Way Back When in Black River, Jamaica

I bet you didn’t know……


The sleepy little town of Black River on Jamaica’s south coast has SO much to do with the island’s history.  I sure didn’t know until I went on the most amazing walking tour of the town, led by local history buff and Black River resident, Allison Morris.

I had made contact with Allison before my arrival in Black River for the sole purpose of taking this tour.  I didn’t know a thing about the town and I thought it would be a great way to get familiar as well as learn more about the history of this island I love so much.  I adore Jamaican history.  It intrigues me.  So I signed up for a semi-private tour and met Allison at one of the town’s monuments – St John’s Anglican church – which was the starting point (and one of the focal points) of our half-day excursion.


st johns anglican church black river jamaica

st johns anglican church black river jamaica

st johns anglican church black river jamaica

We spent more than an hour touring the inside and outside of this church, which is more than 175 years old.  Allison is the pipe organist here but also teaches the rich history of the building and the important families involved here while showing us every angle.  She even played some pretty awesome music on the giant pipe organ.

Outside in the church yard are several memorial plots of some of the important people she speaks of on the tour.  I really have a lot of respect for Mrs. Morris as she and her family have dug through generations of history in Black River to develop this tour and it’s so enlightening.


st johns anglican church black river jamaica


st johns anglican church black river jamaica

Moving on from the church we headed towards the center of town where we reach the bridge.  For those who just visit or drive through, this is just a bridge.  But this port of entry to the island was actually an alternate port to Kingston for the unloading of slaves during the British slave trade.  The information given in this tour is priceless if you’re into Jamaican history.  Who would have thought that this little town could boast so much importance from the past?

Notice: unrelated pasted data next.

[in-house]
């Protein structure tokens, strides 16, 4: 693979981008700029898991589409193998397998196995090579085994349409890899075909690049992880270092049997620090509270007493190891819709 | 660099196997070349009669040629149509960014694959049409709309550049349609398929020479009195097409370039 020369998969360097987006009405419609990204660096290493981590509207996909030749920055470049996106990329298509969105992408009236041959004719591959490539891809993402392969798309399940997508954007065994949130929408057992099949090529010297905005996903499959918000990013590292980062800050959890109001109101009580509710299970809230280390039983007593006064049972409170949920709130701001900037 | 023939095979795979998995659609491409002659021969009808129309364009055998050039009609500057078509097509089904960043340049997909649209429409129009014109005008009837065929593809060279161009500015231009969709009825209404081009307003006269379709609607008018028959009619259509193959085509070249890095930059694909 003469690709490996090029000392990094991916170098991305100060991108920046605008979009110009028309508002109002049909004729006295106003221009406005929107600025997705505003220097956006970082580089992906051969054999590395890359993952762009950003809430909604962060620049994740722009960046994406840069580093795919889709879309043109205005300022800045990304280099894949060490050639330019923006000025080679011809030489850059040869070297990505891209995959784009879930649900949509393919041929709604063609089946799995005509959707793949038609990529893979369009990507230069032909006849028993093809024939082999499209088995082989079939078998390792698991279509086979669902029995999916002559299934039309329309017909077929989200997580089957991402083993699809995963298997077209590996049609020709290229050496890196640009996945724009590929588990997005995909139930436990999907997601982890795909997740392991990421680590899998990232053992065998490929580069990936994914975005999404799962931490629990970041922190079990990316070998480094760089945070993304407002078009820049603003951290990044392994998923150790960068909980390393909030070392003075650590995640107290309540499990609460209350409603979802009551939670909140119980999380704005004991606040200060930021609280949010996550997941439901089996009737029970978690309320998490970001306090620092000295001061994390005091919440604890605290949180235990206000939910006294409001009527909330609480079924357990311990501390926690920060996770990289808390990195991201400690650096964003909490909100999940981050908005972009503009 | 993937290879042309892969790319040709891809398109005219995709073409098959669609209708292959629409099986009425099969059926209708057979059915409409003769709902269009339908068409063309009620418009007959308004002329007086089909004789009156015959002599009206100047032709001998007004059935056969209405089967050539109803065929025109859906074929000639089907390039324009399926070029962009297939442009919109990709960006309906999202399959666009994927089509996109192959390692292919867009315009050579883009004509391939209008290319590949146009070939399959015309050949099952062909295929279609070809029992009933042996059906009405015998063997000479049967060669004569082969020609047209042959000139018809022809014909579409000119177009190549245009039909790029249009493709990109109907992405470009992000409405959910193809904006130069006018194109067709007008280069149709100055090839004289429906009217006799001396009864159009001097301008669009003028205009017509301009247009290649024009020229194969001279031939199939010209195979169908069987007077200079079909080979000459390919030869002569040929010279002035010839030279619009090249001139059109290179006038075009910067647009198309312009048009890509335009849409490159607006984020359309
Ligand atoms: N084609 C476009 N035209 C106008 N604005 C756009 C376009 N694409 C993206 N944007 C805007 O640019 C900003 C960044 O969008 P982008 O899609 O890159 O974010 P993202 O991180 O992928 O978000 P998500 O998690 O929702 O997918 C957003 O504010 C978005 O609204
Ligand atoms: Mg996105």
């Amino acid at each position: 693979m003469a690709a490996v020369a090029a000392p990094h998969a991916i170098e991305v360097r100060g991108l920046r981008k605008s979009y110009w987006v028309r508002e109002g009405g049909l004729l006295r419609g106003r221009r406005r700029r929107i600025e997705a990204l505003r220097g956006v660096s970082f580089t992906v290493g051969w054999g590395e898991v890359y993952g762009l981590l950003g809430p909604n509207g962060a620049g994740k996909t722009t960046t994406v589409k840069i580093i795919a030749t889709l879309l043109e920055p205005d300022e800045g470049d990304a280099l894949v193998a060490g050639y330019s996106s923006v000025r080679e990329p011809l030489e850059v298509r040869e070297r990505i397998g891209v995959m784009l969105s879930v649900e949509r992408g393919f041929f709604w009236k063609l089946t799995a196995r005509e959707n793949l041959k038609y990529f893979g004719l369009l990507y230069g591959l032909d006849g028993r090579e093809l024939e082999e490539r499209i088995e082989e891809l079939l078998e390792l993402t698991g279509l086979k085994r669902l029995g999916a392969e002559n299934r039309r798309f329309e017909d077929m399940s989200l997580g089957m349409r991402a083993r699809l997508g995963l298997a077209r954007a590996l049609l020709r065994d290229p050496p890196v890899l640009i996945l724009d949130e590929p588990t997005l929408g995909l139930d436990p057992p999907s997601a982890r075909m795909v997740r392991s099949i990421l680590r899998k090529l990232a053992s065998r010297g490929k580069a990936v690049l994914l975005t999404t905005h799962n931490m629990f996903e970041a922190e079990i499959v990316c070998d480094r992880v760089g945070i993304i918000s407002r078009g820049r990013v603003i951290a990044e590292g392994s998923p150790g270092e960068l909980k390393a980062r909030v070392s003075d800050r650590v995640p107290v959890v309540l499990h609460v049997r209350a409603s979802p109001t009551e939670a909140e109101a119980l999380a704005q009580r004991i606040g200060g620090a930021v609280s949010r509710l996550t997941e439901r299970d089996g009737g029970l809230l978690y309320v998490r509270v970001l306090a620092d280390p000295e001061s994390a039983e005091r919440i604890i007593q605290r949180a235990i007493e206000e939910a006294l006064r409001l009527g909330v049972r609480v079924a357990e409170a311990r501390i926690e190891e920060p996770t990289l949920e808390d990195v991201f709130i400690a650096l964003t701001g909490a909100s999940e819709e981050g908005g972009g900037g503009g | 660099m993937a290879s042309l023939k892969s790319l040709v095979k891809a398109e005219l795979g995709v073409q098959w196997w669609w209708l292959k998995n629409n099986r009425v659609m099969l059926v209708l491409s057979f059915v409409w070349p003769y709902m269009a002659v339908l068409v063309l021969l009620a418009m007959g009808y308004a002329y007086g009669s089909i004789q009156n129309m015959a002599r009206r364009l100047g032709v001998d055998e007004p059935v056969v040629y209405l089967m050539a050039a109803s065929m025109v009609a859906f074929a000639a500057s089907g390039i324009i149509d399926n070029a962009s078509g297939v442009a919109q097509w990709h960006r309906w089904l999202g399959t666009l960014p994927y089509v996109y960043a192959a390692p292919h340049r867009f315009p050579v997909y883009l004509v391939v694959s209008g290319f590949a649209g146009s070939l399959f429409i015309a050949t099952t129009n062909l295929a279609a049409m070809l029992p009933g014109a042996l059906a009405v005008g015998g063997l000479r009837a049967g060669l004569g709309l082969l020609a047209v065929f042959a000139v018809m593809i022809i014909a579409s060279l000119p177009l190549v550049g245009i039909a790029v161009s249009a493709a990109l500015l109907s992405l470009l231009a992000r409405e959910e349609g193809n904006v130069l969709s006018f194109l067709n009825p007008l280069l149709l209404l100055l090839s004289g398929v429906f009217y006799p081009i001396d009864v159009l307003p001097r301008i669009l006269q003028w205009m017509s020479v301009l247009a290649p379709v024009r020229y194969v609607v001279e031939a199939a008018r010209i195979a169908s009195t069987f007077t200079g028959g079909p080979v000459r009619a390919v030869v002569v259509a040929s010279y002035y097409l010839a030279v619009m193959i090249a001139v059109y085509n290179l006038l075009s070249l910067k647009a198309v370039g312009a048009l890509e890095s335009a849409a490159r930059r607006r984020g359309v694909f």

black river jamaica bridge

Not far from the bridge is a monument to the historical Zong Massacre that happened in 1781 on the way to Black River from Liverpool, England.  More information on that can be found here.


zong massacre black river jamaica


zong massacre black river jamaica

From the center of Black River we drove more to the west side of town where Allison also pointed out Magdala House.  Originally owned by one of the richest men in 19th century Jamaica, the house now belongs to the Roman Catholic Church and serves as a home for abandoned children.

magdala house jamaica

And finally our tour ended at the famous Waterloo Guest House which happens to be one of the only visible accommodations online for Black River.  It’s also the first house in all of Jamaica to have electricity.  Just one of the millions of pieces of amazing tidbits I learned on this tour.  The grave of John Leyden lies in the yard behind the guest house.  He was one of the Leyden brothers who have a large influence in the history of Black River and Jamaica.


waterloo guest house

john leyden grave jamaica

Now….I’m not going to tell you any more details about this fantastically put-together tour because I want you to just go TAKE the tour!  Allison Morris has it right when she says…..

There never was a town quite like this!

For a tornado of Black River historical information please visit Allison Morris’s website, Real Jamaica Vacations.



Leave a Reply

Your email address will not be published. Required fields are marked *